Small but not forgotten: Gibbons need more attention (commentary)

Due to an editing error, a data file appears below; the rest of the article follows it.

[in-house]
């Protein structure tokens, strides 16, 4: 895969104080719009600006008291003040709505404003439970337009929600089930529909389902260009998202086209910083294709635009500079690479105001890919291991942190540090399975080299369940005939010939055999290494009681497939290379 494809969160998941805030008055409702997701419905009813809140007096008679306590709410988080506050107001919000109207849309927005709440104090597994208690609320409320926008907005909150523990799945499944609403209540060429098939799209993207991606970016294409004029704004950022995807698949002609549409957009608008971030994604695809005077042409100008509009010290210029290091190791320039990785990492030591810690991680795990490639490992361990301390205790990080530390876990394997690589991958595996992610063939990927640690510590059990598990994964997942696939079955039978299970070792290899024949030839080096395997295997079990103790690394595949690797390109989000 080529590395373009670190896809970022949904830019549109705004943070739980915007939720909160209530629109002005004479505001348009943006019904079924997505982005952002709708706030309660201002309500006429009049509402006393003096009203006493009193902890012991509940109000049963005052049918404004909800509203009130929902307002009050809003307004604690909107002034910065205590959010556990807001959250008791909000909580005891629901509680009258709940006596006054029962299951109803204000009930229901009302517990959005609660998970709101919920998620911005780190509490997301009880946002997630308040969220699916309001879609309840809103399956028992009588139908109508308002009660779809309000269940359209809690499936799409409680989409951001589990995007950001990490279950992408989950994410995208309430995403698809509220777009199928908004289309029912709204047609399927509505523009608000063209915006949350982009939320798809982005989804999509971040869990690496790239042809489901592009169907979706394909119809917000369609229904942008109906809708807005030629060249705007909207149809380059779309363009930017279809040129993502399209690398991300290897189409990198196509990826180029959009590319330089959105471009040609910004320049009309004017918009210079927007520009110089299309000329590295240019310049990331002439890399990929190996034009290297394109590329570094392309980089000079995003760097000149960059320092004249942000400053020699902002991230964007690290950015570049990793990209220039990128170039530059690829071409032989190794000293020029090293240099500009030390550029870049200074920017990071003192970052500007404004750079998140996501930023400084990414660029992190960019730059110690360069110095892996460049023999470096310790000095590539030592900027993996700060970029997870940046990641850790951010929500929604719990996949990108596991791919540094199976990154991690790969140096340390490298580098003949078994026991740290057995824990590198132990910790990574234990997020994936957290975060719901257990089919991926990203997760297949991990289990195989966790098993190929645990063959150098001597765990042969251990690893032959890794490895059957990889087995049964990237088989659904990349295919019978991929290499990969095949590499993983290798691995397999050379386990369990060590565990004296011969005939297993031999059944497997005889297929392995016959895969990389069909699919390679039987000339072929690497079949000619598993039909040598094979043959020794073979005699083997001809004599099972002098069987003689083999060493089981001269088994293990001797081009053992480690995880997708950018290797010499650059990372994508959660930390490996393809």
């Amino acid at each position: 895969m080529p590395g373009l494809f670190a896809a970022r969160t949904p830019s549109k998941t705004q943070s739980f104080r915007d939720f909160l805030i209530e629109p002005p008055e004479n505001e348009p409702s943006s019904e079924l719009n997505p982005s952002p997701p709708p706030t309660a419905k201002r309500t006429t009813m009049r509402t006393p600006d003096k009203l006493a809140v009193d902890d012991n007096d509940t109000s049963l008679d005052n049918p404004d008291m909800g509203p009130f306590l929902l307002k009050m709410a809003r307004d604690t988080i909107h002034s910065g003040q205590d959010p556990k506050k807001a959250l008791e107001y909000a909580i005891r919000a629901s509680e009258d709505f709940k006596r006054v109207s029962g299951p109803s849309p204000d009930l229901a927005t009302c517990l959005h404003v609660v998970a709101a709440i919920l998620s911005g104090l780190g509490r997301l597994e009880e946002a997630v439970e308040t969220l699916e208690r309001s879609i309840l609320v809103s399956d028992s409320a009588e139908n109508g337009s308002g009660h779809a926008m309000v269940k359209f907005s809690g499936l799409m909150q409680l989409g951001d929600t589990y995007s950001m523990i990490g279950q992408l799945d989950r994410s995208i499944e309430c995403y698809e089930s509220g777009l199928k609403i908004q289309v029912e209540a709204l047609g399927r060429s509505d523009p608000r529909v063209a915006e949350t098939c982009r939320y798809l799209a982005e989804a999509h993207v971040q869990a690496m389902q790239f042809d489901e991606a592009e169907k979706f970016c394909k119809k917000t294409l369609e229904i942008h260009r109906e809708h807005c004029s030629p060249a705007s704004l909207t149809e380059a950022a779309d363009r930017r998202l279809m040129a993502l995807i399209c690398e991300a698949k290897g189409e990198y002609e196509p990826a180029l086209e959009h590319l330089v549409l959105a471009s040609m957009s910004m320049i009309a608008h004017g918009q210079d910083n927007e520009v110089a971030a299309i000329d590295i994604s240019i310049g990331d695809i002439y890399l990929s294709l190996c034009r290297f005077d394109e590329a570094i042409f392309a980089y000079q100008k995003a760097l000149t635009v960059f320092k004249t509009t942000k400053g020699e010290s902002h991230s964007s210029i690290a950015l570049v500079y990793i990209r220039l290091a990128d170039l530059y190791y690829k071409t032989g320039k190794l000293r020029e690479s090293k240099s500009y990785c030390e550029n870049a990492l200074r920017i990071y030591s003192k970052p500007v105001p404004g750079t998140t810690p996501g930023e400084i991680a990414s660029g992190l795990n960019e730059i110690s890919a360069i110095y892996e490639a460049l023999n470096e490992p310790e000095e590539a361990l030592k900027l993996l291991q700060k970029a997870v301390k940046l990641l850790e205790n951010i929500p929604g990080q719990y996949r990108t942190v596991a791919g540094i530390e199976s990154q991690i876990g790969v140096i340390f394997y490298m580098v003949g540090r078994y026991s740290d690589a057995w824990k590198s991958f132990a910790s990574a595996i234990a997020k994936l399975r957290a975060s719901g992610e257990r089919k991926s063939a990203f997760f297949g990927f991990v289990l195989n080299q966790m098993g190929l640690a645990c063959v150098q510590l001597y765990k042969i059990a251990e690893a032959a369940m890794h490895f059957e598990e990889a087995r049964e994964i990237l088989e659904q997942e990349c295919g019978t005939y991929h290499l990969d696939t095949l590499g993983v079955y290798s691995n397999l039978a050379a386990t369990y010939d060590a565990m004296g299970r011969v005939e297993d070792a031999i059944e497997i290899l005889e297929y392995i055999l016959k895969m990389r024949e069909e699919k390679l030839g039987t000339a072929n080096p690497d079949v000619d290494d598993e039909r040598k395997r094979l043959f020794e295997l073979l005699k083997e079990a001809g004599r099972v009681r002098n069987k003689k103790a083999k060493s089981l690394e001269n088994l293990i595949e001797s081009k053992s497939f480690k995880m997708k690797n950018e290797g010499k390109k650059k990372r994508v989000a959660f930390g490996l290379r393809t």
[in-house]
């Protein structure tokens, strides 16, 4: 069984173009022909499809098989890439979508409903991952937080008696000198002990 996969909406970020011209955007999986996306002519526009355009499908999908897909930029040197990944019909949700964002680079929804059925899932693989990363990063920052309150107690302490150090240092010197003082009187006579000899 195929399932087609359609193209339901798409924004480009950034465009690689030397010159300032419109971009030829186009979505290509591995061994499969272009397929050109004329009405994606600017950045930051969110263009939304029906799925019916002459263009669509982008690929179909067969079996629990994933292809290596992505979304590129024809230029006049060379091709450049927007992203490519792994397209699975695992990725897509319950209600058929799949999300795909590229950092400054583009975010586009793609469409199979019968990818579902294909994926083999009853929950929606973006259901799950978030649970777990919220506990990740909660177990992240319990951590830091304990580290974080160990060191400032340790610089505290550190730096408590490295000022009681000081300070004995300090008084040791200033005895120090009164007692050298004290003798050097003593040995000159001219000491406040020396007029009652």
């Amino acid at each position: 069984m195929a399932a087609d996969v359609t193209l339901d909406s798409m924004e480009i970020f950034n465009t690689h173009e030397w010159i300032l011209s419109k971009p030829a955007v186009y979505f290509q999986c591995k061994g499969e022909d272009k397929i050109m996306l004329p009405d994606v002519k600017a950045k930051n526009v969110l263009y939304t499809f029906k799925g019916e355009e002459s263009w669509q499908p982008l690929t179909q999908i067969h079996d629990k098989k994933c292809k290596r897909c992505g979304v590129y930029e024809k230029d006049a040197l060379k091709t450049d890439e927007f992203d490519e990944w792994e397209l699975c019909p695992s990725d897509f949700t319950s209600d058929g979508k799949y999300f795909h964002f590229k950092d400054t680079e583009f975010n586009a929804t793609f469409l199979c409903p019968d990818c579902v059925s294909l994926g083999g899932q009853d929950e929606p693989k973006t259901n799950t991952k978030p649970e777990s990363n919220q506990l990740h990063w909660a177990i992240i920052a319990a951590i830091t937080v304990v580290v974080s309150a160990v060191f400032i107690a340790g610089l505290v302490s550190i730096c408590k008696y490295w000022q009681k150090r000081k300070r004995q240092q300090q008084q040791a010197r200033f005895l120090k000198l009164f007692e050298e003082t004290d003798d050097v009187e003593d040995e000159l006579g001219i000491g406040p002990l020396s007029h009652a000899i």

first_imgGibbons are frequently misidentified as monkeys, and few people are familiar with the taxonomic diversity represented by this primate family.With the inclusion of the recently discovered Skywalker hoolock, there are now 17 recognized species of gibbon, and all but one of them are listed as Endangered or Critically Endangered by the IUCN Redlist.By failing to recognize the broad diversity within the gibbon family, policy makers and local stakeholders may underestimate the threat to individual species.This post is a commentary. The views expressed are those of the authors, not necessarily Mongabay. At the beginning of this year, Fan and colleagues captured the attention of the media when they described a new species of gibbon that they named the Skywalker hoolock gibbon (Hoolock tianxing), a native of the Gaoligong Mountains in Southeast Asia. The announcement was picked up by news outlets worldwide and even garnered a tweet from Mark Hamill, who plays Luke Skywalker in the Star Wars films.Yet despite the flurry of attention, gibbons are still very much misunderstood. They are frequently misidentified as monkeys, and few people are familiar with the taxonomic diversity represented by this primate family. This situation needs to change if we hope to save these remarkable small apes from extinction.In an effort to improve awareness of gibbons, we recently published a comment in the American Journal of Primatology with the succinct title “Overlooked small apes need more attention!” In our commentary, we briefly review the perilous position of the small apes by highlighting population declines and loss of habitat. With the inclusion of the Skywalker hoolock, there are now 17 recognized species of gibbon, and all but one of them are listed as Endangered or Critically Endangered on the IUCN Red List.Bornean white-bearded gibbon (Hylobates albibarbis). Photo by Bernat Ripoll.A juvenile female Lar gibbon (Hylobates lar). Photo by Kulpat Saralamba.The generally less well-studied species of the genus Nomascus (crested gibbons) tend to be at greatest risk, but all species are suffering from loss of habitat. On average, each species lost 11 percent of its potential habitat from 2000 to 2014. In fact, the rate of habitat loss tends to be most severe for better-studied species, which were once thought to be out of harm’s way. For example, we estimate forest habitat loss for three species (siamang, agile, and pileated gibbons) to be 20 percent or more since the year 2000 (Figure 1a, below).Threats to gibbons are by no means unique. In fact, a recent landmark paper, Estrada et al. (2017), warns of a major extinction event that threatens the loss of half of all primate species.Nevertheless, as gibbon researchers we have long been troubled by the lack of conservation and research interest paid to gibbons. Research on the small apes lags well behind many other primate groups, particularly the great apes (Figure 1d). Based on publications listed in the Web of Science, research on great apes outpaces small ape research by an order of magnitude. In this case, the old moniker “lesser apes” certainly holds true. This has important implications for gibbon conservation.Click for larger view. Image via Fan et al. (2017) doi:10.1002/ajp.22631.An adult female Pileated gibbon (Hylobates pileatus). Photo by Kulpat Saralamba.By failing to recognize the broad diversity within the gibbon family, policy makers and local stakeholders may underestimate the threat to individual species. But this is also a missed opportunity to study important, and in some cases cutting-edge, questions about the pattern of evolutionary change across closely related species.The goal of our commentary was not to redirect resources away from other threatened species, but, rather, to alert governments and policymakers in countries where gibbons are found — countries like China, Malaysia, and Indonesia — to the critical threats facing these charismatic apes. Chief among these is habitat loss, but hunting and the pet trade also contribute to the continuing decline.Stakeholders throughout the gibbon range and worldwide must work together to slow, and ideally reverse, this alarming trend.An adult female Eastern hoolock gibbon (Hoolock leuconedys). Photo by Fan Pengfei.CITATIONSEstrada, A., Garber, P. A., Rylands, A. B., Roos, C., Fernandez-Duque, E., Di Fiore, A., … & Li, B. (2017). Impending extinction crisis of the world’s primates: Why primates matter. Science Advances, 3, e1600946. doi:10.1126/sciadv.1600946Fan P-F, He K, Chen X, Ortiz A, Zhang B, Zhao C, Li Y-Q, Zhang H-B, Kimock C, Wang W-Z, Groves C, Turvey ST, Roos C, Helgen KM, & Jiang X-L. (2017). Description of a new species of Hoolock gibbon (Primates: Hylobatidae) based on integrative taxonomy. American Journal of Primatology. 2016; 9999:e22631. doi:10.1002/ajp.22631Fan, P. & Bartlett, T.Q. (2017). Overlooked small apes need more attention!. American Journal of Primatology e22658. (2016) The IUCN Red List of Threatened Species. Version 2016-3. Available at www.iucnredlist.orgAuthors: Thad Q. Bartlett, The University of Texas at San Antonio; Pengfei Fan, Sun Yat-Sen University.FEEDBACK: Use this form to send a message to the author of this post. If you want to post a public comment, you can do that at the bottom of the page. Article published by Mike Gaworecki Animals, Apes, Biodiversity, Commentary, Conservation, Critically Endangered Species, Editorials, Endangered Species, Environment, Extinction, Habitat Loss, Hunting, Mammals, Pet Trade, Primates, Researcher Perspective Series, Wildlife, Wildlife Conservation center_img Popular in the CommunitySponsoredSponsoredOrangutan found tortured and decapitated prompts Indonesia probeEMGIES17 Jan, 2018We will never know the full extent of what this poor Orangutan went through before he died, the same must be done to this evil perpetrator(s) they don’t deserve the air that they breathe this has truly upset me and I wonder for the future for these wonderful creatures. So called ‘Mankind’ has a lot to answer for we are the only ones ruining this world I prefer animals to humans any day of the week.What makes community ecotourism succeed? 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